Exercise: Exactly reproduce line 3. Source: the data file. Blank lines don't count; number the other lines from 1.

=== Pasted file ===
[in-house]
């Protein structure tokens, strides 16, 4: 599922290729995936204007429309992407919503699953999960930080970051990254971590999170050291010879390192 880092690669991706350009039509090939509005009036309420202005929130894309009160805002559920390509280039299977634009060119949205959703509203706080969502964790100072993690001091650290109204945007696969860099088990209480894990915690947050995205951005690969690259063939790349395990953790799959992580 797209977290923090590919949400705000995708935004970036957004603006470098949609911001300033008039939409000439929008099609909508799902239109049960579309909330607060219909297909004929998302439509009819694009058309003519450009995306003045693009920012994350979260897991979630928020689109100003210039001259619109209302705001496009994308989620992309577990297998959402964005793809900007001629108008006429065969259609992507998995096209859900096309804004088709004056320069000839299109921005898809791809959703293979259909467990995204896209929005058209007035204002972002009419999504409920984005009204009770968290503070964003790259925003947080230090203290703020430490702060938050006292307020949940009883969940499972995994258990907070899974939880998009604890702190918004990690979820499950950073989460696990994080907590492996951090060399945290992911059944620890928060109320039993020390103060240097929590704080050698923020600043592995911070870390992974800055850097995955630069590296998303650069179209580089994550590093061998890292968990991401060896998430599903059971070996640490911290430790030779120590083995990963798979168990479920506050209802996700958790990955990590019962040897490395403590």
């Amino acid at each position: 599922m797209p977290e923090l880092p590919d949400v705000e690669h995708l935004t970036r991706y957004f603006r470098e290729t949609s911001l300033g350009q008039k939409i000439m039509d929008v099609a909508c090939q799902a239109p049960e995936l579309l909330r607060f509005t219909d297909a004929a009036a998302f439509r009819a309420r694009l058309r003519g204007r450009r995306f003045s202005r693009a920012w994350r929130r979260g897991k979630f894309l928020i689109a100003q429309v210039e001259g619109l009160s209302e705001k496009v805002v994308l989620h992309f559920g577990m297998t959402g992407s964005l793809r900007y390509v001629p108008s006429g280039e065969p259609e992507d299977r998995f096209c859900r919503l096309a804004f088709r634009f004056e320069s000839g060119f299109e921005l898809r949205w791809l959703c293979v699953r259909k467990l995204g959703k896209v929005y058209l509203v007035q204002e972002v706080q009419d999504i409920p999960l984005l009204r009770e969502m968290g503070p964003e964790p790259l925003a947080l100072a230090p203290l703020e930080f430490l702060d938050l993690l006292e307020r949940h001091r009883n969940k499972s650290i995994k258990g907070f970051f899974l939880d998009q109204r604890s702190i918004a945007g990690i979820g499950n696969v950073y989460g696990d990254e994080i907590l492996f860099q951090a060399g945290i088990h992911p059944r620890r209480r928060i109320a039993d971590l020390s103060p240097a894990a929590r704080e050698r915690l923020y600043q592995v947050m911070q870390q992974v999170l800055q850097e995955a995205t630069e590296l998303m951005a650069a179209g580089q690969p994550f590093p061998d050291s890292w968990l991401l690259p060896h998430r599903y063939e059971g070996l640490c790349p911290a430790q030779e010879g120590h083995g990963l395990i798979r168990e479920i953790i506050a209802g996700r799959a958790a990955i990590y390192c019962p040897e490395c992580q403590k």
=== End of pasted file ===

């Amino acid at each position: 599922m797209p977290e923090l880092p590919d949400v705000e690669h995708l935004t970036r991706y957004f603006r470098e290729t949609s911001l300033g350009q008039k939409i000439m039509d929008v099609a909508c090939q799902a239109p049960e995936l579309l909330r607060f509005t219909d297909a004929a009036a998302f439509r009819a309420r694009l058309r003519g204007r450009r995306f003045s202005r693009a920012w994350r929130r979260g897991k979630f894309l928020i689109a100003q429309v210039e001259g619109l009160s209302e705001k496009v805002v994308l989620h992309f559920g577990m297998t959402g992407s964005l793809r900007y390509v001629p108008s006429g280039e065969p259609e992507d299977r998995f096209c859900r919503l096309a804004f088709r634009f004056e320069s000839g060119f299109e921005l898809r949205w791809l959703c293979v699953r259909k467990l995204g959703k896209v929005y058209l509203v007035q204002e972002v706080q009419d999504i409920p999960l984005l009204r009770e969502m968290g503070p964003e964790p790259l925003a947080l100072a230090p203290l703020e930080f430490l702060d938050l993690l006292e307020r949940h001091r009883n969940k499972s650290i995994k258990g907070f970051f899974l939880d998009q109204r604890s702190i918004a945007g990690i979820g499950n696969v950073y989460g696990d990254e994080i907590l492996f860099q951090a060399g945290i088990h992911p059944r620890r209480r928060i109320a039993d971590l020390s103060p240097a894990a929590r704080e050698r915690l923020y600043q592995v947050m911070q870390q992974v999170l800055q850097e995955a995205t630069e590296l998303m951005a650069a179209g580089q690969p994550f590093p061998d050291s890292w968990l991401l690259p060896h998430r599903y063939e059971g070996l640490c790349p911290a430790q030779e010879g120590h083995g990963l395990i798979r168990e479920i953790i506050a209802g996700r799959a958790a990955i990590y390192c019962p040897e490395c992580q403590k």